Chapter7 begins with a discussion on Electronic Medical Records (EMRs). In the US, the Federal government has spent billions incentiviving physicians and hospitals to adopt medical records, but… do EMRs really work?
Although we have established the ability to generate Big medical data about an individual, there is no EMR system currently able to manage it in a meaningful way. This is because there are a number of obstacles of which the most frustrating is the difficulty patients have to access their own medical records.
As far back as 42 years ago, Bedd Shenkin and David Warner proposed, in a paper published in the New England Journal of Medicine, legislation to give patients full access to all of their medical records. That proposal has never been adopted.
In recent years, there have been encouraging signs of progress in this field. In 2012, the Shenkin and Warner proposal was tested in an experimental project called OpenNotes. More than twenty-two thousand patients from 3 well-regarded medical centers received access to their office visits notes. There was no net increase in time required by physicians, patients were more engaged and satisfied, and the patient-doctor relationship was strengthened. An improvement of the adherence to therapy was observed in about 65% of patients.
Despite the success of the OpenNotes project, only 2 million patients in the US have access to their medical notes. In the author’s view, the main reason for such a limited access is a vestige of medicine’s ingrained authoritarianism. Like elsewhere throughout the book, in this chapterTopol argues that paternalism still influences the minds of the majority of physicians. Of particular interest are data from a recent poll: only 31% of physicians approve of patients’ access to their notes, even though 84% of patients believe it is their right to have it.
Fortunately, a large-scale government initiative, the Blue Button program in the VA, is enabling patients to download their health data. Now, at least in theory, over one hundred million Americans can download their medical data. This is certainly a great step forward, but a lot more work is needed to inform patients and make it user-friendly.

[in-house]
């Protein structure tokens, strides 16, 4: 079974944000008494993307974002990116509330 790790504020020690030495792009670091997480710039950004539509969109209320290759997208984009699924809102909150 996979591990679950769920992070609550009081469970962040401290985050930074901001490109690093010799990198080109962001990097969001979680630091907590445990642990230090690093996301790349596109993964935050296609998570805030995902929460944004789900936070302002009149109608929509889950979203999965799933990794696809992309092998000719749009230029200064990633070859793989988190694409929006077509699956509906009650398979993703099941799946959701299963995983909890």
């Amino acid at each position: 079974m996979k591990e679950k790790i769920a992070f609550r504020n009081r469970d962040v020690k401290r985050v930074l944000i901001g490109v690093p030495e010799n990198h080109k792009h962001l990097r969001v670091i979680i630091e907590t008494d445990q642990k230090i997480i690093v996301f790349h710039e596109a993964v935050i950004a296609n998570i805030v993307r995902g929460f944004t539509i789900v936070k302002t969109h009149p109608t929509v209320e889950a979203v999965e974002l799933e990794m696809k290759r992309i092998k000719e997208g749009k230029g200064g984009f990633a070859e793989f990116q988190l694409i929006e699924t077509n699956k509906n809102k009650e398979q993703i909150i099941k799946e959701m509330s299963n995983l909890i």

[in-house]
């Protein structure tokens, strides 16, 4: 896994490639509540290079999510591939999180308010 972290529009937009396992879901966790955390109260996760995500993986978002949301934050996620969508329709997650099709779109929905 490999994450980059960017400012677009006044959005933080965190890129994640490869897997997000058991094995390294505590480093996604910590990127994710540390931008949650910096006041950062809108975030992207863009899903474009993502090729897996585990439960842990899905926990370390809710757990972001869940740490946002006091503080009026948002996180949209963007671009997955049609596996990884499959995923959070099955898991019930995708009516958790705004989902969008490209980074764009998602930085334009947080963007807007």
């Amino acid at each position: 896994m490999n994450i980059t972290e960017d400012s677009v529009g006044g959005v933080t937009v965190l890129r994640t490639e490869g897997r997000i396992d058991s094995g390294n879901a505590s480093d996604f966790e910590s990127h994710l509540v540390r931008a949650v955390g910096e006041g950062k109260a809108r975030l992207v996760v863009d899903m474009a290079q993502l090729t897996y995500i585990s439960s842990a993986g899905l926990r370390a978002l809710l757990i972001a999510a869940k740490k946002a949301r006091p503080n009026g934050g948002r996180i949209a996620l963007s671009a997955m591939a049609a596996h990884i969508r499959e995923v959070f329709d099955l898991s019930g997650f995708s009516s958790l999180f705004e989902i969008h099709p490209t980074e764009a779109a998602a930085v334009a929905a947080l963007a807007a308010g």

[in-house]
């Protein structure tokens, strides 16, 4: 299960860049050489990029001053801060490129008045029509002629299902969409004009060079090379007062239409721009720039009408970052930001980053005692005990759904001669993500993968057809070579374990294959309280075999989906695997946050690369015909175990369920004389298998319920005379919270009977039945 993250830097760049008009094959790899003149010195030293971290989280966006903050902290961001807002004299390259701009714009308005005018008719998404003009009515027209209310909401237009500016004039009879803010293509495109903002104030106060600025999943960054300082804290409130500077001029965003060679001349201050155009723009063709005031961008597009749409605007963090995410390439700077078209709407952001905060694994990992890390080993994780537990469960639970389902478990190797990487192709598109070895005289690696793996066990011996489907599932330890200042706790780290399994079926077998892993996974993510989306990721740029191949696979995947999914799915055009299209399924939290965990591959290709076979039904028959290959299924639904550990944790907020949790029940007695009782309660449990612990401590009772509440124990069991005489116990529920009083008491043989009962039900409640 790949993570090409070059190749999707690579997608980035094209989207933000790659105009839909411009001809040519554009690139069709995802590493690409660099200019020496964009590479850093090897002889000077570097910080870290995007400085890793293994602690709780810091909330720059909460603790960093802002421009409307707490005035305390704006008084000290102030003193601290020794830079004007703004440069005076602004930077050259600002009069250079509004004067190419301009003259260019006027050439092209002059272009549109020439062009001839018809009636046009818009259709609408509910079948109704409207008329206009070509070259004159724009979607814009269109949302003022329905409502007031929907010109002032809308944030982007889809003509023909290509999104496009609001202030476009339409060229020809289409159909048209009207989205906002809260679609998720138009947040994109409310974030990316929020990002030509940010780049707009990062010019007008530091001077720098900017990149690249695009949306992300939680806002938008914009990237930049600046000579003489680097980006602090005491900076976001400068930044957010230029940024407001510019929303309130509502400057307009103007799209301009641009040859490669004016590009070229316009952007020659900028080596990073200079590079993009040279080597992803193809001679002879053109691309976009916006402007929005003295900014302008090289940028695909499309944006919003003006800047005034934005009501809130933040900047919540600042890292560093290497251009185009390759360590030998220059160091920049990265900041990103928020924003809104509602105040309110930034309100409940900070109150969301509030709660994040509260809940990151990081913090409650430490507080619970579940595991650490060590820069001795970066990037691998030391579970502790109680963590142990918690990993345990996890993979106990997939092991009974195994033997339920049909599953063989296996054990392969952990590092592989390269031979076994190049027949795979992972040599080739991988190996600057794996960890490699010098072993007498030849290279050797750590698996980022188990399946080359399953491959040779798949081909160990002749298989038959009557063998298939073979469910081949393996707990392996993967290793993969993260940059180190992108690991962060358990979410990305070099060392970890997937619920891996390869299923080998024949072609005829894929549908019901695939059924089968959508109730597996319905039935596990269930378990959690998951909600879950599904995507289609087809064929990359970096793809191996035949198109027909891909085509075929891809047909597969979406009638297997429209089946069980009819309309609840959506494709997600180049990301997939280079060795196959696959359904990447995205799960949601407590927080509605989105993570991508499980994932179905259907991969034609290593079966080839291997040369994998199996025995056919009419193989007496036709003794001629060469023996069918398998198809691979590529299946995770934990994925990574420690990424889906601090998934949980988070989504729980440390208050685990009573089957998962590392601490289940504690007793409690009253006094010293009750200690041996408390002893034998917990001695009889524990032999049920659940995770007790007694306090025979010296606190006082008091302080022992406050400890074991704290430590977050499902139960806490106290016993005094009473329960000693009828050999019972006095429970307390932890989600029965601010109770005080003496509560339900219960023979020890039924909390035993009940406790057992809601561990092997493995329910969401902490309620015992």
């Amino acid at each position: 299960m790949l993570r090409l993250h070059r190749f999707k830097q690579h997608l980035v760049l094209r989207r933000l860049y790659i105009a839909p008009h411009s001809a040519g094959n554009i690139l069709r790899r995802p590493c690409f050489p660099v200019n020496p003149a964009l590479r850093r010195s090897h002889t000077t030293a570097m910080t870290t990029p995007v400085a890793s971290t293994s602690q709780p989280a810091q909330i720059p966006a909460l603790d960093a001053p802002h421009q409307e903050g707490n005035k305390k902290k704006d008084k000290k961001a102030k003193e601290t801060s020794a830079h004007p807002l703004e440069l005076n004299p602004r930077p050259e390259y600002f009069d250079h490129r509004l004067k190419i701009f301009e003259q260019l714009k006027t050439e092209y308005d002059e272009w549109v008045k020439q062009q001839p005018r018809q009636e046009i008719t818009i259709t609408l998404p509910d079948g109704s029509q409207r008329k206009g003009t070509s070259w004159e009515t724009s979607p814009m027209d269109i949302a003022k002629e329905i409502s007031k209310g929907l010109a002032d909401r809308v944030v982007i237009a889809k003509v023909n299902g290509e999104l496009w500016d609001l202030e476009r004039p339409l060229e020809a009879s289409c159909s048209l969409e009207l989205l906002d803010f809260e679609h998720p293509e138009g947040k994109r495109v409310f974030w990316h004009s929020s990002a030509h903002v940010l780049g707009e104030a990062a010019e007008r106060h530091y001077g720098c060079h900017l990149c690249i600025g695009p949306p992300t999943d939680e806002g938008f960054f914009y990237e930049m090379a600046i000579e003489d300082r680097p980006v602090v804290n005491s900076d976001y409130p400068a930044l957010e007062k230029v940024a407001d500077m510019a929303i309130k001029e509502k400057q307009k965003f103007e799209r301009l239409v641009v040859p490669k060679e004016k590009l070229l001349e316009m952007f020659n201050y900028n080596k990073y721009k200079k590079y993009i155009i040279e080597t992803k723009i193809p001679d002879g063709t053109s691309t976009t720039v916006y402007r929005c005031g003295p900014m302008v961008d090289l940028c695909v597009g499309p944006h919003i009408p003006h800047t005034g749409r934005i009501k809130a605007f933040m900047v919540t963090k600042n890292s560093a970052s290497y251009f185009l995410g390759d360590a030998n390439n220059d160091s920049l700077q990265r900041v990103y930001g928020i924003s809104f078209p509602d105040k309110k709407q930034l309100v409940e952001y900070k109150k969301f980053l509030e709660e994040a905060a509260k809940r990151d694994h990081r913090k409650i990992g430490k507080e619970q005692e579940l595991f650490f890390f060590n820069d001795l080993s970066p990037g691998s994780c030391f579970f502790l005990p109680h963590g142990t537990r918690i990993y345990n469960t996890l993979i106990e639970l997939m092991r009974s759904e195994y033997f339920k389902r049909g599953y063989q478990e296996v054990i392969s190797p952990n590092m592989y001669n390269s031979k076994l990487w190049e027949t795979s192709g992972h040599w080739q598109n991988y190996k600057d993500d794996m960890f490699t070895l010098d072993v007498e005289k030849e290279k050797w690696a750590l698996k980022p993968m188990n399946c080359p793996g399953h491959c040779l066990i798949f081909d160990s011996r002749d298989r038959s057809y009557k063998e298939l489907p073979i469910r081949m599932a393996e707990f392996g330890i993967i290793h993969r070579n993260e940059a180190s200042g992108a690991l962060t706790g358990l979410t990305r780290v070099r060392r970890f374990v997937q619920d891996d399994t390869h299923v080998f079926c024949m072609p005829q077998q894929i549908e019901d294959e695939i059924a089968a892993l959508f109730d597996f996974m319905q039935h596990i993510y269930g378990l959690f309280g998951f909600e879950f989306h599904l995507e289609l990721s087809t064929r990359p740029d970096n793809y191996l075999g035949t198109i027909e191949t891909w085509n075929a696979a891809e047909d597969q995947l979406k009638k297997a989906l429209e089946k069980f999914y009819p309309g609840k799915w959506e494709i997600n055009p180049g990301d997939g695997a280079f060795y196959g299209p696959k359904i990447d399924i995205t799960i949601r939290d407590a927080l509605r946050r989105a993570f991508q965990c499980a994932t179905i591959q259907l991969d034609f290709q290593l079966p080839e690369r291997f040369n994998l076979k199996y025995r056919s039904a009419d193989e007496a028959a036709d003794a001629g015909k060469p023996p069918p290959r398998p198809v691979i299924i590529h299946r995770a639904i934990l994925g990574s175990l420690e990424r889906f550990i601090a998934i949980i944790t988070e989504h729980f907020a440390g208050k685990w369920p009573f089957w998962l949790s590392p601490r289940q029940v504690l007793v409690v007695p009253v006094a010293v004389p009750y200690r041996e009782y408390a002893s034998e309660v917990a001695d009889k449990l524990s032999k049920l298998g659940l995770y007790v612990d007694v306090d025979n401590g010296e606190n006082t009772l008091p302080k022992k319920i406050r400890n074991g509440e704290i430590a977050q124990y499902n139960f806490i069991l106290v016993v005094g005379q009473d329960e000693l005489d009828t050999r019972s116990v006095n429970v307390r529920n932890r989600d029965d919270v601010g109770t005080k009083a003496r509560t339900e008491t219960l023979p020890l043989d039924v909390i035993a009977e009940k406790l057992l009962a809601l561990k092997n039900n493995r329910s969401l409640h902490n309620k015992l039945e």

Certainly, there are many setbacks. EMRs are time-consuming, especially considering the time spent entering data into the computer. Moreover, when compared to paper records, EMRs have not shown any reduction in the percentage of medical errors. This is still a nascent phase, in Topol’s view, we could regard the current phase as the Model T stage of this type of technology. Nevertheless, if EMRs were fully implemented in only a small fraction of current medical practices, this would be cost-saving with a significant reduction in demand for physicians.
The second part of chapter 7 deals with medications. The author introduces some products of smartphone apps and devices, including Mango Health, CyberDoctor, AiCure, Nightingale, MediMinder, MediSafe, and Care4Today. All these smartphone apps improve medication adherence, helping patients track the correct dose and timing of their meds. The works like the most popular Shazam app, but it uses the camera and database to identify medications instead of songs.
Among medication adherence digital hardware tools a special mention should be given to the Proteus Digital Health: an ingestible sensor put in a single pill to digitally record ingestion and share information with healthcare professionals and caregivers.
In the next future, medical data will be obtained from digital resources, such as smartphone and wireless medical devices and will be patient-generated. Although this is still far away, the Kaiser Permanente health system with a mobile app can be considered an example of future EMR which gives its members full access to their medications, records, lab tests, and results of scans.
In this nascent phase, patients are fighting to gain access to EMRs, but the final goal for the future must be individual ownership. Obviously, this aim is beyond technology itself and is strictly related to a paradigm shift in the paternalistic view of most physicians which should be ready to open their minds to this revolutionary change.